Until next time!

23andMe: Changing Ancestry Composition

I don’t know if I ever mentioned before that I took a DNA test with 23andMe on here but I took one back in June 2018. The main reason I took it was to discover who my father’s family was, my father was adopted when he was young and while we knew the names of his parents I didn’t know anything else. My paternal grandfather passed away when I was 13 years old and in all that time I had never even met him, my two older sisters stayed over at his house but never me. I’m always told that I look like his side of the family so it was a pretty hard blow to never know him or about his family and wish that I had been given that chance. I have no pictures and very little stories to even remember him by so I took to genealogy to try to learn something. 
My grandfather was born in Gustavia, Saint-Barthélemy, Antilles françaises in 1920. He was the son of Vitalis LaPlace and Marie Josephine Turbé. My grandfather left his home to stay with an aunt in St. Thomas, US Virgin Islands where a lot of French people migrated to in the late 1800s. While my father was born in St. Thomas he grew up in St. Croix where I was born and I didn’t visit St. Thomas until I was well into my 20s thanks to one of my older sisters. 
One of my younger brothers did an Ancestry DNA test in I want to say 2017 but Ancestry doesn’t ship to France so I went with 23andMe. Looking at my brother’s results I had an idea of what my Ancestry Composition could look like and I was excited waiting for my results.
I got my results back on June 18, 2018:

The African portion was pretty underwhelming and my French & German was pretty small for someone whose grandfather was a French man.  What I have since learned is that some of that British & Irish, Iberian, Italian, and Broadly categories were hiding a good portion of my French DNA and it was nearly impossible for 23andMe to separate it from the other areas of Europe because of migrations over the ages. 
Sometime around October 23andMe updated their African categories and I had a brand new Ancestry Composition to look at:
My West African was broken down into Nigerian, Coastal West African, Senegambian &Guinean, Congolese, and Sudanese. My African Hunter Gatherer category disappeared. My British & Irish went up, Italian went up, Iberian went down, and Scandinavian appeared. Western Asian & North African category appeared. Everything else remained more or less the same.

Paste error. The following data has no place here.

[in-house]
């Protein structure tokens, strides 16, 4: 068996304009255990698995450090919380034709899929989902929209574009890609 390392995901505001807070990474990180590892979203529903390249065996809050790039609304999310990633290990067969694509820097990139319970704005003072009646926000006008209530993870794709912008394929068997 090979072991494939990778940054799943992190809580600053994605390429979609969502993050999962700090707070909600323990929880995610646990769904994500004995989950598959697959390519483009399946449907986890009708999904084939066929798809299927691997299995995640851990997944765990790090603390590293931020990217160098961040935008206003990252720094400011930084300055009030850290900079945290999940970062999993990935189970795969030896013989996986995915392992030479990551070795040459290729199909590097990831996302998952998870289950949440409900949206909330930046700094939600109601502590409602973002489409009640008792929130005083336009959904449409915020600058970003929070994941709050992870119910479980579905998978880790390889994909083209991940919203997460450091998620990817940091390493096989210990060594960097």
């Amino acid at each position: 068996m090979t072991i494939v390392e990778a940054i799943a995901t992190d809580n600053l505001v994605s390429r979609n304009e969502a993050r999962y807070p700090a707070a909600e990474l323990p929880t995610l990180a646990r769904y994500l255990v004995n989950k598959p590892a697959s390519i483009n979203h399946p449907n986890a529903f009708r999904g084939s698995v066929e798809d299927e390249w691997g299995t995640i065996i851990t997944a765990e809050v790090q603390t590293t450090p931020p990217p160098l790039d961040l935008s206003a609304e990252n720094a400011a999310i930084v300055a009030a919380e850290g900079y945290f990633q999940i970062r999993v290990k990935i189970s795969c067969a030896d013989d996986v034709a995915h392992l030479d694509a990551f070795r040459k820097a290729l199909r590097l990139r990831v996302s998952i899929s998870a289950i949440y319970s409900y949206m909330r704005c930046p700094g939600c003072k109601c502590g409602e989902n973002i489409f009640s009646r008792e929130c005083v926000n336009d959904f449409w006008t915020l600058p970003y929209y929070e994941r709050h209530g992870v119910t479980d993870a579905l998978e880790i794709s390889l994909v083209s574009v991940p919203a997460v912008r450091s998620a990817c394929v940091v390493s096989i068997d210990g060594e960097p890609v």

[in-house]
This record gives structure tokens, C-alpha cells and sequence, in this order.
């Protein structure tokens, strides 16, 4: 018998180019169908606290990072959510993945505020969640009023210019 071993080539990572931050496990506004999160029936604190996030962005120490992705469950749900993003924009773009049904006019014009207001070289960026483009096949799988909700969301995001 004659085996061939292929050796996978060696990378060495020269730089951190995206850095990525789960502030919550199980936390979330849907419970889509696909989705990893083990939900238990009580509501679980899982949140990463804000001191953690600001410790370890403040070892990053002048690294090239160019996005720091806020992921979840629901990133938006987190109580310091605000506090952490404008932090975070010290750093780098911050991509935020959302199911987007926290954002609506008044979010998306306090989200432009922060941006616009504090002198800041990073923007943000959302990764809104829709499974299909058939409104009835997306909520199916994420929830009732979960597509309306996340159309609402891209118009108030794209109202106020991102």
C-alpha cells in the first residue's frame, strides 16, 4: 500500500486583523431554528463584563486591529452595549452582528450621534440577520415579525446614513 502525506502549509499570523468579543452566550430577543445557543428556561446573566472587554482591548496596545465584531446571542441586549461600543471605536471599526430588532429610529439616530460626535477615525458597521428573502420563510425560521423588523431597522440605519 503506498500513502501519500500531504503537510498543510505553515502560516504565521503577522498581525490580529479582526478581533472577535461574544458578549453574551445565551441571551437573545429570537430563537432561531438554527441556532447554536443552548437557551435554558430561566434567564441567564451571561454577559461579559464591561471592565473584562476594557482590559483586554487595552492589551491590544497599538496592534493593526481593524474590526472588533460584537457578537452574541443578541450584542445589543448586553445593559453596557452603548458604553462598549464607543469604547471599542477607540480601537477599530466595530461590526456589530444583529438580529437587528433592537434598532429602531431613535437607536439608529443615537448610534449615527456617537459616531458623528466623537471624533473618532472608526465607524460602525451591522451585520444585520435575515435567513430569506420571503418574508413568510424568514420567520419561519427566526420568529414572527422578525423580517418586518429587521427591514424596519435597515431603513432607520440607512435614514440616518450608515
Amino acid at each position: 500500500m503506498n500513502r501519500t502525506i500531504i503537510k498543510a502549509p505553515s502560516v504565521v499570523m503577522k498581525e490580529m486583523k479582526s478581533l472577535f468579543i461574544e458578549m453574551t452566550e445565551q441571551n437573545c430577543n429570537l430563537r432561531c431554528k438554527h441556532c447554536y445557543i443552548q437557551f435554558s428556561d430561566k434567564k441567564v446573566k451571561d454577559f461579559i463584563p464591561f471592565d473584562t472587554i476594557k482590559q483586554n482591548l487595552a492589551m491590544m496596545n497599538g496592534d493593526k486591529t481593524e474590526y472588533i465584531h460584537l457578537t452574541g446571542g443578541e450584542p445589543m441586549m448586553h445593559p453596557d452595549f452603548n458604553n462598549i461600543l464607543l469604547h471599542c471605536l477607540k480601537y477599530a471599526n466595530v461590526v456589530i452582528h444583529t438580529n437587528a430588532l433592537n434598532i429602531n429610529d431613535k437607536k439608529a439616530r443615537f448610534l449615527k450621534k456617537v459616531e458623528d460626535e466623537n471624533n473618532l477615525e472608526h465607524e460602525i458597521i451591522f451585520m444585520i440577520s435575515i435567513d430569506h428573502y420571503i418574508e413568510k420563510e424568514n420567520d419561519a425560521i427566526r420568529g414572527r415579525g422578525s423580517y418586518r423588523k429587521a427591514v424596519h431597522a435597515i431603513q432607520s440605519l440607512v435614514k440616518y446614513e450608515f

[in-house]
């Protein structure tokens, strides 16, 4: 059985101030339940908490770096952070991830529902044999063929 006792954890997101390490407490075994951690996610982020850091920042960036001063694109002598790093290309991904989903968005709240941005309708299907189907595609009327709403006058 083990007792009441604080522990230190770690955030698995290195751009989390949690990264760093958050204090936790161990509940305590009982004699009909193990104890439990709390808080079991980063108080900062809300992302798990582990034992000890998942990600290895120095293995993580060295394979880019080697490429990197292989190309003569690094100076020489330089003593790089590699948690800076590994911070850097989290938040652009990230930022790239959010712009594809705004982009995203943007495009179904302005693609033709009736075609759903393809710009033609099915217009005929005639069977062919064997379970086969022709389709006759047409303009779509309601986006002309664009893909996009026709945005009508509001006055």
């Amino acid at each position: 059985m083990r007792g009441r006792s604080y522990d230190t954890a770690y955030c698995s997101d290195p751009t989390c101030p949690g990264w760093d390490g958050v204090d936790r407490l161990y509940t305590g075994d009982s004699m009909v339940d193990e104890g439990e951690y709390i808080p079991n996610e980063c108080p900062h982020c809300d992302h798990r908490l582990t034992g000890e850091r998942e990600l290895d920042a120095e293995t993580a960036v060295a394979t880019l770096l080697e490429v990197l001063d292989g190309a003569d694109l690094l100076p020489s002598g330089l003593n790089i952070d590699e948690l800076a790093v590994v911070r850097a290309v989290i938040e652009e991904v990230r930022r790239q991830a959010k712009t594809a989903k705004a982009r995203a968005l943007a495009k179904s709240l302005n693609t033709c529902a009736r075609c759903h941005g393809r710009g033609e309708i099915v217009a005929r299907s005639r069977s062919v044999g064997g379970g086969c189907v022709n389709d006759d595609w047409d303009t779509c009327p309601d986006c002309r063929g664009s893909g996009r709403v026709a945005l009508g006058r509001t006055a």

In December 23andMe once again updated their categories:
Coastal West African category was broken down into Ghanaian, Liberian, & Sierra Leonean. Iberian was changed to Spanish & Portuguese. Everything else remained the same.
Yesterday 23andMe invited their V5 customers to try out a Beta Update to their composition:
My Ancestry Composition went through a lot of changes!
Central Asian & South Asian was added.

My African categories were all decreased with the exception of Congolese and Sudanese. I gained a new category as well, Southern East African. My European increased Spanish & Portuguese now being my highest category at 6.6% British & Irish decreased from 8.9% to 6.0% my French & Geerman went from 3.3% to 5.6% I completely lost the Italian I had which doesn’t worry me much since I never had any Italian paper trail. My Native American remains unchanged through all of these updates.
It has been so fascinating watching all of these changes and I can’t wait to see what other changes happen later on.
On the paper genealogy front, I had a really big breakthrough yesterday as well. I have a brick wall 3x great-grandmother Anne Louise Chapelain who I couldn’t find any information on her parents or siblings but yesterday I decided to go back over my work to see if I missed anything and while going through my 2x great-grandfather’s second marriage I found an uncle named Joseph Chaplain in the witness section. This Joseph Chaplain would have been 35 in 1888 so born around 1853 give or take, I think he might be a half brother because Anne Louise was born around 1835, that’s a good 18 years older and depending on her mother’s age might have been way after her childbearing age. I haven’t found anything on him so far but I have hope. 
Until Next time!